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06 June 2021

Rescuing Old Vines in Greece

By Yiannis Karakasis MW

Originally published on www.oldvines.org

The thousands of years of wine history and the claim that ancient Greeks were the first to institute a wine culture could make Greece the place to look when seeking wines from old vines. Let us not forget that the most famous Greek wine of our times, Santorini Assyrtiko, is sourced from century-old vines. Moreover, the Pausanias ancient vine that Pausanias, the Traveler (110-180 AD), visited in 172 AD, is located on the Prefecture of Achaia and the Prefecture of Arcadia on Peloponnese, just 140 km from Athens.

On Santorini, the Jurassic Park of vines, no one knows the exact age of the vines. They could be 100 years old, or even 200! These majestic vines are a wine-wonder, having survived through wind and fire. Some vintages were incredibly hot and arid, such as 2017, or highly windy such as 2019, which massively impacted quantity. However, quality remained very high, with old vines playing their role. The wines combine power and freshness, breadth with razor-sharp acidity, focus and precision. Are Santorini wines, as Andrew Jefford argues, the most pronounced vin de terroir in the world? 

But, if one says that Santorini is the only place in Greece with old vines, it would be like saying that Picasso only painted The Young Ladies of Avignon or that Prince (or the artist formerly known as Prince) is only known for his song Kiss. Greece has so much to contribute to this discussion. From north to south, there are scattered plots of old vines in Macedonia (Amyndeo and fewer in Naoussa), in Rapsani and Central Greece, in Attica, where most Savatiano is more than 50-60 years old, and the Peloponnese (Achaia, Nemea and Ilia). A high percentage of my home island of Cephalonia is planted with old vines, and on Crete, there are patches in Rethymno, Chania and Sitia. Other islands in the Aegean, such as Tinos, Rhodes and Samos, also boast such examples. 

In short, there are old vines everywhere in Greece, with more than a handful of winemakers inspired by the idea of crafting wines that are highly expressive of their origin. The question is, for how long will this be so. The fact that these vineyards have not been recorded threatens them with extinction. This could mean that rare varieties will also be lost this way, some of which may not have even been identified. "I missed the opportunity of saving an old Limniona vineyard in Rapsani for just a few days. The viticulturist pulled up the vines", a well-known producer confessed to me a while ago, with heartache. I've been told the same sad story repeatedly by producers from Crete and Tinos to Naoussa and Amyndeo. Even in Santorini, some voices support the uprooting of old vines that are counterproductive and would like to replace them with new ones that will be more generous-yielding.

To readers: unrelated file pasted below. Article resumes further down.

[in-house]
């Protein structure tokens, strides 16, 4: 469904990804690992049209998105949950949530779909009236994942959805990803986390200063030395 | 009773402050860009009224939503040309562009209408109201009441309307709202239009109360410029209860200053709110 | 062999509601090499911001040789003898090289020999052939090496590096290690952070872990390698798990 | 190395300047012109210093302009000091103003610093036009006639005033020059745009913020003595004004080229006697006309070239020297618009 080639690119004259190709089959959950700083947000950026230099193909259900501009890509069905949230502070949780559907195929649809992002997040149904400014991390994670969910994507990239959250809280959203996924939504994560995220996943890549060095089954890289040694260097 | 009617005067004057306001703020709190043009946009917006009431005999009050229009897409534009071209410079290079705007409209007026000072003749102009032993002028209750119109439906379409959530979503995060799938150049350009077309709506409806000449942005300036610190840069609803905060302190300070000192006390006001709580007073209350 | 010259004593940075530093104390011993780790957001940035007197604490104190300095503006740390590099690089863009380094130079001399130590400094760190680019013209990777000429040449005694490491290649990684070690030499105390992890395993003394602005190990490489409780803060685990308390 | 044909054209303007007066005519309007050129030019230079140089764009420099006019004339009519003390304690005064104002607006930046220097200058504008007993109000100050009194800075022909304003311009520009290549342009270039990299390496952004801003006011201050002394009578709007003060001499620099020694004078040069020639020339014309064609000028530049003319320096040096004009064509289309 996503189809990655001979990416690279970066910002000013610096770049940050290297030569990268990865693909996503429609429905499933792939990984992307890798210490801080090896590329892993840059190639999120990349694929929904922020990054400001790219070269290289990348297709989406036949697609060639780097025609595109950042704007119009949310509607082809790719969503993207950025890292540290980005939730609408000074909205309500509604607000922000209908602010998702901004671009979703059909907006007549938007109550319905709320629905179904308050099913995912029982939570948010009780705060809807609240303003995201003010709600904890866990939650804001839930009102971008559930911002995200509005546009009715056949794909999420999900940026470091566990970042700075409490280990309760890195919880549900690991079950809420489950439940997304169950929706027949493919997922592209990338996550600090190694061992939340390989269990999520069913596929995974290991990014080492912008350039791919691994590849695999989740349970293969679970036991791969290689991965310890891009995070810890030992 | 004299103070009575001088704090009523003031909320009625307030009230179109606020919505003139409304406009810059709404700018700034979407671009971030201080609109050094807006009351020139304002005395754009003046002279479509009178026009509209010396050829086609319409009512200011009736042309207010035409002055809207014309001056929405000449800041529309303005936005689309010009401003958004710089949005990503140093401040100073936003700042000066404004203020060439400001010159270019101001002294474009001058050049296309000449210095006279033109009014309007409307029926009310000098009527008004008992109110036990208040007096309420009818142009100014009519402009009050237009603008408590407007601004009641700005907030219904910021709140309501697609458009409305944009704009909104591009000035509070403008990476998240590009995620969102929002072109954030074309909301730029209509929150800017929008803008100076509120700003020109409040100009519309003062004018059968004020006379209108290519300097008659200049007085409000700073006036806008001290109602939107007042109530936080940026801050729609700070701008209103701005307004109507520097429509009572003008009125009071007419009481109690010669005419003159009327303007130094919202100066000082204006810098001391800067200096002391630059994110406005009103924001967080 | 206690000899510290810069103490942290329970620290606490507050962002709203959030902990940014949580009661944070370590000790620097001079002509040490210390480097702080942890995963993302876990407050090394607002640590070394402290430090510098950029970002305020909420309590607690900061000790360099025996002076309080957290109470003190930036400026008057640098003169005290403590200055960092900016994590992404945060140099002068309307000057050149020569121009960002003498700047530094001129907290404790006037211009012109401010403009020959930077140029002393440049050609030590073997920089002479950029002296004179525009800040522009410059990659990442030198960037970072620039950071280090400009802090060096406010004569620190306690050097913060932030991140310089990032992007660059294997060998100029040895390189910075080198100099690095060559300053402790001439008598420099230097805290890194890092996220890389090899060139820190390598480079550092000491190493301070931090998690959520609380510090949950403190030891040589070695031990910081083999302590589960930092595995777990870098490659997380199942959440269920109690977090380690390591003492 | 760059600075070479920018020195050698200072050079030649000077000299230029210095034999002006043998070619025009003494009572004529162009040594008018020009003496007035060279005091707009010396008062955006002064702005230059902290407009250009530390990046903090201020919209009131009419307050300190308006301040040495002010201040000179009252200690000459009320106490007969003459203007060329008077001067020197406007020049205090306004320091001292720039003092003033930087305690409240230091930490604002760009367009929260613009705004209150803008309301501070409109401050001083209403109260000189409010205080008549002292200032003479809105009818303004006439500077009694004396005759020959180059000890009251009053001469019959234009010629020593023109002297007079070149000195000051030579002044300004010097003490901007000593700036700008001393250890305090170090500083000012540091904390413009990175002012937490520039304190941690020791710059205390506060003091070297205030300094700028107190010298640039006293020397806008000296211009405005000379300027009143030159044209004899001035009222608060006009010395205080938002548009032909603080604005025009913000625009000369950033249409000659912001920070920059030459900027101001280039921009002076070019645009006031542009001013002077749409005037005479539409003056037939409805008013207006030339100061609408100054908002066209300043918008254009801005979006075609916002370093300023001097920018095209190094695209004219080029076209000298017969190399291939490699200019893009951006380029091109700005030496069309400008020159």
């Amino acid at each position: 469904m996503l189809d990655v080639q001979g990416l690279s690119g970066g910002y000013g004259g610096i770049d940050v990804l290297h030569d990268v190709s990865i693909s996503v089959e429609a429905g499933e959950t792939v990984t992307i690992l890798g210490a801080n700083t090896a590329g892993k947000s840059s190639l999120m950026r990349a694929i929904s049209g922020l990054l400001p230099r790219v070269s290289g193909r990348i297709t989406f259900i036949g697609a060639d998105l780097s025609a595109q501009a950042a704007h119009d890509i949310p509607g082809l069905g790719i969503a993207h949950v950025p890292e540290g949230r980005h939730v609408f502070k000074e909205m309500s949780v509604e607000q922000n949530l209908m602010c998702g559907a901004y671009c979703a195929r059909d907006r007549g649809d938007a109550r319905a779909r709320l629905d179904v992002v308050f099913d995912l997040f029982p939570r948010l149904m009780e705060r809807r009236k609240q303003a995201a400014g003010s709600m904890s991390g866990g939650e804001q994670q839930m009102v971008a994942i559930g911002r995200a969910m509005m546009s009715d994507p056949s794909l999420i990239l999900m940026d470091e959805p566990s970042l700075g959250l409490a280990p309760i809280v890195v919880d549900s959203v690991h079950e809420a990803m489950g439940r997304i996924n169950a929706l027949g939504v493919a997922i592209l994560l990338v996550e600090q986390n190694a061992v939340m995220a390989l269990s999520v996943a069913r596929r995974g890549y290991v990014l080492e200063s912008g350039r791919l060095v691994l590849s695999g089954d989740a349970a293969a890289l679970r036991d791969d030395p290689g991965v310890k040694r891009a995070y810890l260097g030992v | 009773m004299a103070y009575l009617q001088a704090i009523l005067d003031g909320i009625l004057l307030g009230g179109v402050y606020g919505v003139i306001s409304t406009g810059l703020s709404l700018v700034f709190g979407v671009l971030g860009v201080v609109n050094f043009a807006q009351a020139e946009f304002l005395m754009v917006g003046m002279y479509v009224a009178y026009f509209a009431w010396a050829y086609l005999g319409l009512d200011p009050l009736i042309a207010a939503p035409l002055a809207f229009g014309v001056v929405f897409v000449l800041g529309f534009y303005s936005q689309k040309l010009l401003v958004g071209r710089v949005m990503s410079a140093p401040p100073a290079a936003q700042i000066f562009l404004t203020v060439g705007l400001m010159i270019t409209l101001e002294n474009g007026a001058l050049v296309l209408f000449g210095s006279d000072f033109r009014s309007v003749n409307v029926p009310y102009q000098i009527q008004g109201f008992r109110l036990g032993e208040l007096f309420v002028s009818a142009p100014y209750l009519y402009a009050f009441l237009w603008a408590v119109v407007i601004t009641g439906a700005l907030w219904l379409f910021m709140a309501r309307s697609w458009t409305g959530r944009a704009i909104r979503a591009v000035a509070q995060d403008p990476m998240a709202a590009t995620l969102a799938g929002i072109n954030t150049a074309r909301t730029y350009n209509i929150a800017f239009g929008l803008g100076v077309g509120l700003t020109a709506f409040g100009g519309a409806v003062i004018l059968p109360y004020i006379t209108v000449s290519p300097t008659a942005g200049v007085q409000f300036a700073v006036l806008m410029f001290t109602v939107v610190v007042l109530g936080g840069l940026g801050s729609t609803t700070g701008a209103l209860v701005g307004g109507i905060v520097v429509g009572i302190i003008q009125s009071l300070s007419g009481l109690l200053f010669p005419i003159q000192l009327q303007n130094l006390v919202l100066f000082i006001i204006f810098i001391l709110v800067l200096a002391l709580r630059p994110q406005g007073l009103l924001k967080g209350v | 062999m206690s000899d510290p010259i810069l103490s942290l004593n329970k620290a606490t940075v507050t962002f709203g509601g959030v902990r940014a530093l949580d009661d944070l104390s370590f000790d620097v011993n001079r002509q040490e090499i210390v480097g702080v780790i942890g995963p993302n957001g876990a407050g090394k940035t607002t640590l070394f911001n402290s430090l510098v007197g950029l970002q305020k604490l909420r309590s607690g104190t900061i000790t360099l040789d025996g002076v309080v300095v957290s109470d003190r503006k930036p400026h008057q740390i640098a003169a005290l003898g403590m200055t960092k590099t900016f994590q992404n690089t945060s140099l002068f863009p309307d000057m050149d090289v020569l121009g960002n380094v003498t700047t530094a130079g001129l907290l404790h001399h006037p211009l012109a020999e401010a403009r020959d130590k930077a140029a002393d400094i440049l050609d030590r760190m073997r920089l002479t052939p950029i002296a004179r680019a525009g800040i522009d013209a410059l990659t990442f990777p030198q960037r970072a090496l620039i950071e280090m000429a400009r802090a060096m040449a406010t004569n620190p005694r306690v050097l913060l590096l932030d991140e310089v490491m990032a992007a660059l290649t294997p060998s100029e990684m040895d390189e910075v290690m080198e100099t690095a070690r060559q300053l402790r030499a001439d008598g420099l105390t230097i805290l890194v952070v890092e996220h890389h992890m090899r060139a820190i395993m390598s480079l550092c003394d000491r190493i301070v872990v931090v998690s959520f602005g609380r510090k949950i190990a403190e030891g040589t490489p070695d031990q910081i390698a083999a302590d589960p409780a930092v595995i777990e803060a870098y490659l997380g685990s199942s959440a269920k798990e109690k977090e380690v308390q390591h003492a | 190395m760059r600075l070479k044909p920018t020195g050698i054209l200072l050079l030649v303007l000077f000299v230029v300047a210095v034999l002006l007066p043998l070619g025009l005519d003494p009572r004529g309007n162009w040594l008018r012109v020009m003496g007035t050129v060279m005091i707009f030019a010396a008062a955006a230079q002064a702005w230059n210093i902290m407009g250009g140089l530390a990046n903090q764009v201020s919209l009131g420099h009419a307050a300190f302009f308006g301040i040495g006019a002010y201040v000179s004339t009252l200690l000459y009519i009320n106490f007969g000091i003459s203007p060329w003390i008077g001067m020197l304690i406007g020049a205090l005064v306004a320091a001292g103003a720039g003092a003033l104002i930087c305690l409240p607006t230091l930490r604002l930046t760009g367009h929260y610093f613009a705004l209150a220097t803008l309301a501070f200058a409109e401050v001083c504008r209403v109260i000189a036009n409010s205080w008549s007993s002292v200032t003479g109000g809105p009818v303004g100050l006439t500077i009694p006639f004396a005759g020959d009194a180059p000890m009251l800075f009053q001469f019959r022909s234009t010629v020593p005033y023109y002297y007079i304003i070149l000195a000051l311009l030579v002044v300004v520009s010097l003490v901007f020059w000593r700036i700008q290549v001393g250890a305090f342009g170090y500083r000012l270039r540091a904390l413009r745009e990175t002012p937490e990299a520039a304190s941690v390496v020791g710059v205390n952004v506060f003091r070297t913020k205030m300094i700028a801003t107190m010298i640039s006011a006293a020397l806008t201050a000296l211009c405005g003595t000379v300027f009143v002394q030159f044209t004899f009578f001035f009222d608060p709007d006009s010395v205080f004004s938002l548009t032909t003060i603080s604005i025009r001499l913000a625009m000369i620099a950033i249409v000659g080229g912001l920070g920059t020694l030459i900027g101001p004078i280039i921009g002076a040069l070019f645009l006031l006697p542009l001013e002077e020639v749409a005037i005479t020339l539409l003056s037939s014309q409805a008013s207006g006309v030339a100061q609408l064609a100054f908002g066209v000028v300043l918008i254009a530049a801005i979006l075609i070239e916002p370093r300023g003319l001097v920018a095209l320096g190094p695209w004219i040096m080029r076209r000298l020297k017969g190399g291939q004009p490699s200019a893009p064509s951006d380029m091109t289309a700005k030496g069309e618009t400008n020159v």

There is no doubt that the old vineyards need different management. At the first Old Vines Conference held, the famous viticulturist Marco Simonit spoke about decisions concerning the architecture of the plant and the pruning methods that affect the yields and longevity of the vine. For example, he argues that the old wood should never be pruned, only the new wood. I am sure that the Old Vines Conference will provoke a chain reaction that will raise the awareness of all those involved in protecting the old vineyards, so I am happy to participate as a regional ambassador.

This is the call we need to undertake; this is the idea we need to defend. By protecting the old vines, we preserve our heritage and our tradition. We show respect to life and nature, and we advance the discussion about authenticity and terroir further.

The old vineyards of Greece are another wine treasure that we have not yet highlighted enough, especially outside Santorini. A challenge that may add valuable elements to Greece's wine narrative, especially in combination with the plethora of our indigenous varieties. 

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